The extraction rate of the wells is quite different. The three most productive wells have one feed zone below 800 m (a.s.l.). According to Gómez et al. (2003) below this level, a second and hotter aquifer is found. Moreover, the only feed zone of the well H9 is below this level and it is the most productive well in the field. Thus, the high productivity rates could be a consequence of the location of this feed zone, or the deepest reservoir is more productive. This observation agrees with Arellano-Gómez et al. (2008). In their work, they showed a change in the physical parameters of the fluids. They linked the decrease of the temperature of the produced fluids to a bad connection with the deeper aquifer. Nevertheless, a feed zone located below the 850 m (a.s.l) is not the only requirement to have a high productivity rate as the wells H16, H11, and H17 also have a feed zone located below the 850 m, but their production is much lower than well H7 for example.


The model used to forecast the production of the data is very simple. It is based on a constant future extraction rate set by the two quartiles. Despite its simplicity, the validation of the model shows that 75% of the forecasted heat production values are within the quartile range (Fig. 5). Nevertheless, when comparing this result with the forecast calculated with the decline analysis and lumped parameter method, the approach of this study looks inaccurate. Both procedures were applied in the geothermal field Cerro Prieto, having an accurate prediction of the future values and a good match between the production and the trend line proposed (Hector and Campbell 1990; Westwood and Castanier 1981). However, there are some remarks to be made about the presented model herein.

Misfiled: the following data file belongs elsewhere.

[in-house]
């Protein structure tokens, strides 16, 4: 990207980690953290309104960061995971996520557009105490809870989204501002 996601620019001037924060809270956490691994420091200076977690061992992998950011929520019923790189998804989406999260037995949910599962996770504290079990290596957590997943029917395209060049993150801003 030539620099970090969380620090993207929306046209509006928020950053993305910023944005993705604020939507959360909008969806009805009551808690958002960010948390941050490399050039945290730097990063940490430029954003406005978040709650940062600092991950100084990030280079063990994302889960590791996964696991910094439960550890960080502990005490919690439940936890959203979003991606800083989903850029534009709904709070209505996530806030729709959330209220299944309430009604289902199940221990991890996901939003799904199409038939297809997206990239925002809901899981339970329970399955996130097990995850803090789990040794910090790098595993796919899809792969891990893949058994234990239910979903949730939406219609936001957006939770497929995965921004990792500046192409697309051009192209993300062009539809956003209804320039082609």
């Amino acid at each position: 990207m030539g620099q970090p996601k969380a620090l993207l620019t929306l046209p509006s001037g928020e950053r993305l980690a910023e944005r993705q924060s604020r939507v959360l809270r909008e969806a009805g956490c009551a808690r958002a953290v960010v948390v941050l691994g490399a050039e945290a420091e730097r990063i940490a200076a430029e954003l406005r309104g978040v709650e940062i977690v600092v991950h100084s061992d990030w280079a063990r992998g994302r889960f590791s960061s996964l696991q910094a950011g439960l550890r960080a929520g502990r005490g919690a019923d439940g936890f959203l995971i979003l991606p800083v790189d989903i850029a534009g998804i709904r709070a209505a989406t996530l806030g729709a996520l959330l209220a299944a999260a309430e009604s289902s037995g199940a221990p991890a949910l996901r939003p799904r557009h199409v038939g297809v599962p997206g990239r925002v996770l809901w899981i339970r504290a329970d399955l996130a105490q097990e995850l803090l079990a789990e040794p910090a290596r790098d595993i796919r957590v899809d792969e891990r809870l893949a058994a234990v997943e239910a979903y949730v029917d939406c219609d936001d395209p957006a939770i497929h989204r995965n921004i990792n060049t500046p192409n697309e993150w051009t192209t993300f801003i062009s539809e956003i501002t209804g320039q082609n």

Since the presented model is based on the mass flow rate, the forecast shows the quantity of heat available at the surface if the extraction rate remains constant. For example, the well H7 has an accumulated heat production of 34.4 PJ and the forecast for the optimistic scenario is 34.3 PJ; both numbers after 30 years of continuous extraction. This result might offer a clue about the extraction rate needed to produce a similar amount of heat. The assumption of a constant rate of extraction is a bit naïve, especially after the violin charts show a huge heterogeneity in the data, but it offers a rough perspective about where the limits of the production could take place in the future. Still, this forecast is not entirely meaningless. It helps to estimate the reserve of the heat of the Los Humeros.